June 19, 2016
Reducing energy and maintenance costs in process equipment is always a good idea, especially now when government agencies and utility companies are offering incentive programs aimed at cutting electricity consumption. However, for complex systems, zeroing in on where and how to achieve savings isn’t always easy. For these situations, a systematic program of monitoring performance over a period of time can provide the answers that operators need.
As was pointed out in a previous article (“Capping Energy Costs: Improving the efficiency of industrial pump systems”, IPP&T, June, 2014), the key to minimizing the cost of operating pumps lies in making a good match between each machine’s performance characteristics and the requirements of the system where it is installed. Having pumps operate at or near their ‘best efficiency point’ (BEP) not only improves overall energy efficiency, but also results in smoother running, lower maintenance costs, fewer outages and longer pump lifetimes. However, in complex systems, predicting system characteristics over a full range of operating conditions can be difficult. As well, plant modifications, changes to the operating profile or even the slow accumulation of solids and corrosion products inside pipes over time can have significant effect on system performance. In practical terms, it can be extremely valuable to evaluate pumps’ performance in the field in order to make well-informed decisions about system operations and the potential for changes that will save energy and operating costs.
In-situ monitoring …
Specialist contractors, such as KSB’s Service Division, offer comprehensive pump system assessment and analysis services. The starting point is to install a number of sensors on each pump set (pump and motor) that will be assessed. These sensors will measure performance parameters such as intake and outflow pressures, flow volumes, vibration levels, power consumption and rotation speed under various operating conditions. Depending on the complexity of the system and the objectives of the assessment, it may also be useful to measure pressure, flow rate and fluid temperature at other locations around the piping system.
An essential feature of in-situ testing techniques is the ability to collect measurements over time. This is called data logging. Pump system problems have an annoying habit of happening when an operator is not present, the so-called ‘ghost failures that’ occur in the late hours of the night. Data logging can monitor multiple channels of information for long periods of time to capture these events as they occur. Examining data logger records collected over extended periods can also reveal trends that point to a gradual deterioration of pump or motor conditions. And most important, data logging makes it possible monitor the pump system over a range of operating conditions and to evaluate the exact duty point and duty cycles of the system. By comparing this information with the manufacturer’s pump curves, an experienced technician can accurately determine the actual in-service operating points of pumps. This analysis, in conjunction with on-site inspections, can help determine the actual running efficiency (as compared to the potential “best efficiency point”) and identify performance-robbing effects such as pump wear, pipe restrictions and intake suction problems.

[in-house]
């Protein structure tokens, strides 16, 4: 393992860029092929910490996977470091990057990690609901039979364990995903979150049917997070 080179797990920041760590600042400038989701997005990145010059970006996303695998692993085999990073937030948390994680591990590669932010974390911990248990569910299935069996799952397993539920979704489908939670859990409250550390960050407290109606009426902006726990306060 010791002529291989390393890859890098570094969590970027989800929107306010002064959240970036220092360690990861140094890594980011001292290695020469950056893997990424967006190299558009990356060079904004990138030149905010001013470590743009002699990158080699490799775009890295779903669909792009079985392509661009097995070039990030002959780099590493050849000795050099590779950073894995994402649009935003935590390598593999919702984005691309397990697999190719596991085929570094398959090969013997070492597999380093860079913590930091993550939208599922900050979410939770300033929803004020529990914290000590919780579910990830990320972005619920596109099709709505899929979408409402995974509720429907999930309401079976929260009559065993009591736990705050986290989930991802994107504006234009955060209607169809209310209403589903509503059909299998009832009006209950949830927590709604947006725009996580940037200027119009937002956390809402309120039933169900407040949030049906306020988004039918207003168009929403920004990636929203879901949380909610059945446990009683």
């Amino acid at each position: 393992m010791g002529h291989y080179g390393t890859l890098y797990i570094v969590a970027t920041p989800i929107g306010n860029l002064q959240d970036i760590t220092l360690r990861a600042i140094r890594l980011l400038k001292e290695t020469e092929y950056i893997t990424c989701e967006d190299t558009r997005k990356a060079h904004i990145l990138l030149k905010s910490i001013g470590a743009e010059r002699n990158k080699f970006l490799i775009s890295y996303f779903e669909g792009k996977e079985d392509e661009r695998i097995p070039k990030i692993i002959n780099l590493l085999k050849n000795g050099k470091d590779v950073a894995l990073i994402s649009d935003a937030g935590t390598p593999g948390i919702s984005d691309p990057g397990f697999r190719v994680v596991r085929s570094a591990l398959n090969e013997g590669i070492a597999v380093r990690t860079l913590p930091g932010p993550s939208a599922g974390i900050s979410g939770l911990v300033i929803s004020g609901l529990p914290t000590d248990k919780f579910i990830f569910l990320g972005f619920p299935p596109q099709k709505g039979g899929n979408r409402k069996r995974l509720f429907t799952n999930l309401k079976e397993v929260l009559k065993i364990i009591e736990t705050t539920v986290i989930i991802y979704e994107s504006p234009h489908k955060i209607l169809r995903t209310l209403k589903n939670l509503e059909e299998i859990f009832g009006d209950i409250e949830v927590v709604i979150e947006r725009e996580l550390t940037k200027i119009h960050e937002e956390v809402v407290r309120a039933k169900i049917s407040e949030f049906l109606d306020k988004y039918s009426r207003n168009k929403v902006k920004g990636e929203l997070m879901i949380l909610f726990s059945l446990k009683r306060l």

… and analysis
The collection of running data is only the first step; it is in the interpretation and analysis of the data where the true value of pump assessment studies lie. The combination of accurate, relevant system performance data and the knowledge of experienced technicians make it possible to diagnose problems and find solutions that can improve efficiency, reduce wear and decrease downtime. The quantitative data from in-situ measurements can also be used to build a business case for making system changes that will improve operating efficiency.
Once the results are in, the analysts can recommend changes to the pump system that will significantly reduce energy and maintenance costs. These could involve the replacement of seriously over- or under-sized pumps with units that are better matched to the actual operating conditions. Adding variable frequency drives (VFDs) can enable the running speed of pumps to be changed in response to variations in the required flow rate, in effect shifting the BEP so that it lies closer to the required duty point. In-situ measurements can also detect problems at the pump intakes that are causing cavitation or rough running. Addressing these problems might require redesign of piping systems and sump structures.
Savings and affordability
In-situ pump system assessments are clearly valuable to pump operators who are confronted with unexpected equipment failures or unreasonable maintenance costs. They are also very helpful as a tool to find approaches that will reduce energy costs. In this area, there are a number of incentive programs offered by government agencies and electricity companies that will contribute a significant portion of the cost of both assessment studies and system modifications.
by Gary Zeidler, National Service Manager, KSB Pumps Inc.